Jan Żabiński: The zookeeper who saved hundreds of lives during WWII
Jan Żabiński and his wife Antonina created a series of secret hideouts at Warsaw Zoo where Jews fleeing Nazi Germany’s death squads could seek shelter.
Using their villa located in the Warsaw Zoo as a cover, they helped people and animals alike, protecting them from the horrors of WWII.
Warsaw Zoo, which turned 100 in March this year, was established in 1928. Largely thanks to the efforts of Jan Żabiński, a physiologist and zoologist, who became its director in 1929.
In 1939 the zoo, which was immensely popular with Warsaw residents and visitors from further afield including abroad, was bombed. Many animals were killed by the explosions while those that survived, such as lions, had to be put down to avoid them running loose in the streets.
Seeing their life work destroyed, Jan joined the resistance as a Lieutenant. Keeping an open house, with friends, relatives and even Germans coming and going allowed them to hide their more clandestine activities.
Under the guise of looking for pig food (they were keeping them in the zoo for meat), Jan would enter the ghetto and help Jews escape. Once out of the ghetto, they would were taken to the Żabiński’s villa were they would hide.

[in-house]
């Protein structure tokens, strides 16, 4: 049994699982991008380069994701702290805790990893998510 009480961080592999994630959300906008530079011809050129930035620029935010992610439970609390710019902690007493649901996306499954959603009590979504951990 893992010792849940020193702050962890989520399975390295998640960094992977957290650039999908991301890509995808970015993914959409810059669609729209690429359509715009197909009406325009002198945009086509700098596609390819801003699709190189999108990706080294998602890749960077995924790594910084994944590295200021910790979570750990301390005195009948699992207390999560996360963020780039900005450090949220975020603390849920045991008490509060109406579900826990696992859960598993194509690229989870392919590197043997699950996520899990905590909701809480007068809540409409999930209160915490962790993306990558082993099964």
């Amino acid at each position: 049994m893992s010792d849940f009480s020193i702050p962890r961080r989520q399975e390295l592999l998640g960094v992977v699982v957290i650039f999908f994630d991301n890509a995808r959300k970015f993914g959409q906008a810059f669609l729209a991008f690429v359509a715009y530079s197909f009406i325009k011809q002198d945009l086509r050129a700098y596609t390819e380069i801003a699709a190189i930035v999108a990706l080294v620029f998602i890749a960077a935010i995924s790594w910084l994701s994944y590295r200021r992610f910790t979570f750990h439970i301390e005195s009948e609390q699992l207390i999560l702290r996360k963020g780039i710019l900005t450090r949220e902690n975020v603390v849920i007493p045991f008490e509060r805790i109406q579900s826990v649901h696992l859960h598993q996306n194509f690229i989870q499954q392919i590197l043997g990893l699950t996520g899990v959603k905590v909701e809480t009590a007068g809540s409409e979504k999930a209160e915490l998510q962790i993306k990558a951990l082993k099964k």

To warn them of approaching Germans, Antonina would play Offenbach’s ‘Beautiful Helen’ as a signal to hide and Chopin when the coast was clear. This system allowed them to save and give temporary shelter to almost 300 people.
In August 1944, he took part in the Warsaw Uprising where he was captured and taken to Germany as a prisoner of war.
After the war the Żabińskis began rebuilding the Zoo, but Jan was forced to resign as director.
The Communist authorities refused to allow a former member of the Polish resistance, the Armia Krajowa (Home Army), to hold a public post. Jan continued his educational pursuits as a professor at the Warsaw University of Life Sciences and a host of widely popular radio programmes.
He died in Warsaw at the age of 77.
The villa where they lived still stands in Warsaw Zoo and was turned into a museum commemorating their lives and accomplishments.
Visitors can see the piano Antonina played and the tunnels those escaping the Holocaust hid.
The story of Antonina’s and Jan’s ingenuity and heroism was portrayed in the 2017 movie “Zookeeper’s wife” starring Jessica Chastain and Johan Heldenbergh.